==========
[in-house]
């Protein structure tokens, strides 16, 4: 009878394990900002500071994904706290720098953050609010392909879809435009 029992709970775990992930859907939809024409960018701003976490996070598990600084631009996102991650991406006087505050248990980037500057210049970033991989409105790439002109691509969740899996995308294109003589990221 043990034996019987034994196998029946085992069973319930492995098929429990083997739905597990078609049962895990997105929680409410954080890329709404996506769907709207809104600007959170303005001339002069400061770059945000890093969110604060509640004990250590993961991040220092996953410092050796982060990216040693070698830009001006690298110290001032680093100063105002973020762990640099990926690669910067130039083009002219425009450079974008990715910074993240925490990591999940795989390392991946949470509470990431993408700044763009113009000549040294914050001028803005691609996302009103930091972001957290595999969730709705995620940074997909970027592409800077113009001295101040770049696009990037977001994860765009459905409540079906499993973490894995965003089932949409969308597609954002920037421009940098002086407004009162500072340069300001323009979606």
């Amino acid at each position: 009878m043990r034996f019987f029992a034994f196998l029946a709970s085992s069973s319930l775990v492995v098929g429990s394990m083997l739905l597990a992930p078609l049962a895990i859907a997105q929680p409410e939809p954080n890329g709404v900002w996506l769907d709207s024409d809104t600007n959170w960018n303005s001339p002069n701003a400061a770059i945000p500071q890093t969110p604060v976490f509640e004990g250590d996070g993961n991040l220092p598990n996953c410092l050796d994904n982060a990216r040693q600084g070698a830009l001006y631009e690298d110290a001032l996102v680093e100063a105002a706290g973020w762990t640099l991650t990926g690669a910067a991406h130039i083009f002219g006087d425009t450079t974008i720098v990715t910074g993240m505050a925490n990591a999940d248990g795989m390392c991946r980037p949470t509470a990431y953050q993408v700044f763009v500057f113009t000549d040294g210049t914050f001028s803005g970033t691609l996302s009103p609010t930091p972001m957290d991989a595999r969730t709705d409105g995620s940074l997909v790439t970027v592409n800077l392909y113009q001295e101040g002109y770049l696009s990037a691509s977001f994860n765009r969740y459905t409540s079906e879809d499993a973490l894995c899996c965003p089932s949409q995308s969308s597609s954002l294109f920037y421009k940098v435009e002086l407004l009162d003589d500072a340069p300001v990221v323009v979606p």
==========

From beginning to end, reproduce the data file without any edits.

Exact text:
[in-house]
């Protein structure tokens, strides 16, 4: 009878394990900002500071994904706290720098953050609010392909879809435009 029992709970775990992930859907939809024409960018701003976490996070598990600084631009996102991650991406006087505050248990980037500057210049970033991989409105790439002109691509969740899996995308294109003589990221 043990034996019987034994196998029946085992069973319930492995098929429990083997739905597990078609049962895990997105929680409410954080890329709404996506769907709207809104600007959170303005001339002069400061770059945000890093969110604060509640004990250590993961991040220092996953410092050796982060990216040693070698830009001006690298110290001032680093100063105002973020762990640099990926690669910067130039083009002219425009450079974008990715910074993240925490990591999940795989390392991946949470509470990431993408700044763009113009000549040294914050001028803005691609996302009103930091972001957290595999969730709705995620940074997909970027592409800077113009001295101040770049696009990037977001994860765009459905409540079906499993973490894995965003089932949409969308597609954002920037421009940098002086407004009162500072340069300001323009979606």
């Amino acid at each position: 009878m043990r034996f019987f029992a034994f196998l029946a709970s085992s069973s319930l775990v492995v098929g429990s394990m083997l739905l597990a992930p078609l049962a895990i859907a997105q929680p409410e939809p954080n890329g709404v900002w996506l769907d709207s024409d809104t600007n959170w960018n303005s001339p002069n701003a400061a770059i945000p500071q890093t969110p604060v976490f509640e004990g250590d996070g993961n991040l220092p598990n996953c410092l050796d994904n982060a990216r040693q600084g070698a830009l001006y631009e690298d110290a001032l996102v680093e100063a105002a706290g973020w762990t640099l991650t990926g690669a910067a991406h130039i083009f002219g006087d425009t450079t974008i720098v990715t910074g993240m505050a925490n990591a999940d248990g795989m390392c991946r980037p949470t509470a990431y953050q993408v700044f763009v500057f113009t000549d040294g210049t914050f001028s803005g970033t691609l996302s009103p609010t930091p972001m957290d991989a595999r969730t709705d409105g995620s940074l997909v790439t970027v592409n800077l392909y113009q001295e101040g002109y770049l696009s990037a691509s977001f994860n765009r969740y459905t409540s079906e879809d499993a973490l894995c899996c965003p089932s949409q995308s969308s597609s954002l294109f920037y421009k940098v435009e002086l407004l009162d003589d500072a340069p300001v990221v323009v979606p």